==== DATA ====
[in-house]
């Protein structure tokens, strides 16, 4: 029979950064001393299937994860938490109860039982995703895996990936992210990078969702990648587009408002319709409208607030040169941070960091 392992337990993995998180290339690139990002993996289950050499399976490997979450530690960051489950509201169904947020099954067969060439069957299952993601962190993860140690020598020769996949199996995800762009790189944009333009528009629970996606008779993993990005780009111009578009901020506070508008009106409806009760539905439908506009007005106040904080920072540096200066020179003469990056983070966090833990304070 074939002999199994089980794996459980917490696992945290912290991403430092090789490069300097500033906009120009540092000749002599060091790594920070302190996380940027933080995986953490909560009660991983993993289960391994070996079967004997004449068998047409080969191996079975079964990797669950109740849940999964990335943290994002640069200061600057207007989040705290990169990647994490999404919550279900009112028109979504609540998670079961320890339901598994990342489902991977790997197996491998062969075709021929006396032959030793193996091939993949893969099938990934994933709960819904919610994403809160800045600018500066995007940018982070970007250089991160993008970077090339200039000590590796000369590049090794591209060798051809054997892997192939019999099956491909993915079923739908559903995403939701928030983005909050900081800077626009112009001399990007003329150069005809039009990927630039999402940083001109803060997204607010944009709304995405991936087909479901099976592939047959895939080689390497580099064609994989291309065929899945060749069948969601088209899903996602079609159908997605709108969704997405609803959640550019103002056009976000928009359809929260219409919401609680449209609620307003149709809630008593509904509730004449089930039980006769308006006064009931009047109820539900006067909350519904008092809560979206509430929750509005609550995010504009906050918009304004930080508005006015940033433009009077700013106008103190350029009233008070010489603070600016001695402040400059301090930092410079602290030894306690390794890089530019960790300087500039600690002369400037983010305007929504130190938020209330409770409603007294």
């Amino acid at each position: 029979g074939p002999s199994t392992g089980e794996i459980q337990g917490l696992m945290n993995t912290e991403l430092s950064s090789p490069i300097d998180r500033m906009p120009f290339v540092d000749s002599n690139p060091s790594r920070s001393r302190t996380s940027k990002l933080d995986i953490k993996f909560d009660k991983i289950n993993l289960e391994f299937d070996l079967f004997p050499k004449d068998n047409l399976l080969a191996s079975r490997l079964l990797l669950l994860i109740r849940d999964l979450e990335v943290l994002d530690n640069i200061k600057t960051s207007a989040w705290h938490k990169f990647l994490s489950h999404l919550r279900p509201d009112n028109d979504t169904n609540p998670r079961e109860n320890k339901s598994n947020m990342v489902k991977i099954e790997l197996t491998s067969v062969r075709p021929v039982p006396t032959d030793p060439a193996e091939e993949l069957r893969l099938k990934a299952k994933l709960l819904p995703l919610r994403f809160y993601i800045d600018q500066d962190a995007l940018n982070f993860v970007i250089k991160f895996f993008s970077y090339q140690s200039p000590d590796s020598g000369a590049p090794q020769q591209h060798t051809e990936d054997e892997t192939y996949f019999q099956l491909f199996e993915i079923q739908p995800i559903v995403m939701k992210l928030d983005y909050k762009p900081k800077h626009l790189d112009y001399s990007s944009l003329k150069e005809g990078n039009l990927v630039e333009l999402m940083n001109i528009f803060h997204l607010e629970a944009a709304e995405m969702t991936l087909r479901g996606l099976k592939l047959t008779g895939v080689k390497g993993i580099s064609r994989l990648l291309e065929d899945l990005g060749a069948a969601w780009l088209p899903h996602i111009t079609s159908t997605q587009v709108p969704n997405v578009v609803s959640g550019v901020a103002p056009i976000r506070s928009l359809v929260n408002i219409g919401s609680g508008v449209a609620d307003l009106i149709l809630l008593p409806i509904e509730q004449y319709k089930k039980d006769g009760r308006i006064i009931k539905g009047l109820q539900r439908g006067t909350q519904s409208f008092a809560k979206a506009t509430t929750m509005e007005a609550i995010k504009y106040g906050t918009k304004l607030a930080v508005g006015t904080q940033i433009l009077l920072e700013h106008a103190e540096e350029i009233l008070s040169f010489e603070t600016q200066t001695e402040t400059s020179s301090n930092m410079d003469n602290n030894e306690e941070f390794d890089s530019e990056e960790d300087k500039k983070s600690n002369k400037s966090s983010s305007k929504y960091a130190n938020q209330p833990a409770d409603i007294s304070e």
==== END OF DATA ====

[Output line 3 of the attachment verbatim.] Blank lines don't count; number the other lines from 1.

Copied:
């Amino acid at each position: 029979g074939p002999s199994t392992g089980e794996i459980q337990g917490l696992m945290n993995t912290e991403l430092s950064s090789p490069i300097d998180r500033m906009p120009f290339v540092d000749s002599n690139p060091s790594r920070s001393r302190t996380s940027k990002l933080d995986i953490k993996f909560d009660k991983i289950n993993l289960e391994f299937d070996l079967f004997p050499k004449d068998n047409l399976l080969a191996s079975r490997l079964l990797l669950l994860i109740r849940d999964l979450e990335v943290l994002d530690n640069i200061k600057t960051s207007a989040w705290h938490k990169f990647l994490s489950h999404l919550r279900p509201d009112n028109d979504t169904n609540p998670r079961e109860n320890k339901s598994n947020m990342v489902k991977i099954e790997l197996t491998s067969v062969r075709p021929v039982p006396t032959d030793p060439a193996e091939e993949l069957r893969l099938k990934a299952k994933l709960l819904p995703l919610r994403f809160y993601i800045d600018q500066d962190a995007l940018n982070f993860v970007i250089k991160f895996f993008s970077y090339q140690s200039p000590d590796s020598g000369a590049p090794q020769q591209h060798t051809e990936d054997e892997t192939y996949f019999q099956l491909f199996e993915i079923q739908p995800i559903v995403m939701k992210l928030d983005y909050k762009p900081k800077h626009l790189d112009y001399s990007s944009l003329k150069e005809g990078n039009l990927v630039e333009l999402m940083n001109i528009f803060h997204l607010e629970a944009a709304e995405m969702t991936l087909r479901g996606l099976k592939l047959t008779g895939v080689k390497g993993i580099s064609r994989l990648l291309e065929d899945l990005g060749a069948a969601w780009l088209p899903h996602i111009t079609s159908t997605q587009v709108p969704n997405v578009v609803s959640g550019v901020a103002p056009i976000r506070s928009l359809v929260n408002i219409g919401s609680g508008v449209a609620d307003l009106i149709l809630l008593p409806i509904e509730q004449y319709k089930k039980d006769g009760r308006i006064i009931k539905g009047l109820q539900r439908g006067t909350q519904s409208f008092a809560k979206a506009t509430t929750m509005e007005a609550i995010k504009y106040g906050t918009k304004l607030a930080v508005g006015t904080q940033i433009l009077l920072e700013h106008a103190e540096e350029i009233l008070s040169f010489e603070t600016q200066t001695e402040t400059s020179s301090n930092m410079d003469n602290n030894e306690e941070f390794d890089s530019e990056e960790d300087k500039k983070s600690n002369k400037s966090s983010s305007k929504y960091a130190n938020q209330p833990a409770d409603i007294s304070e």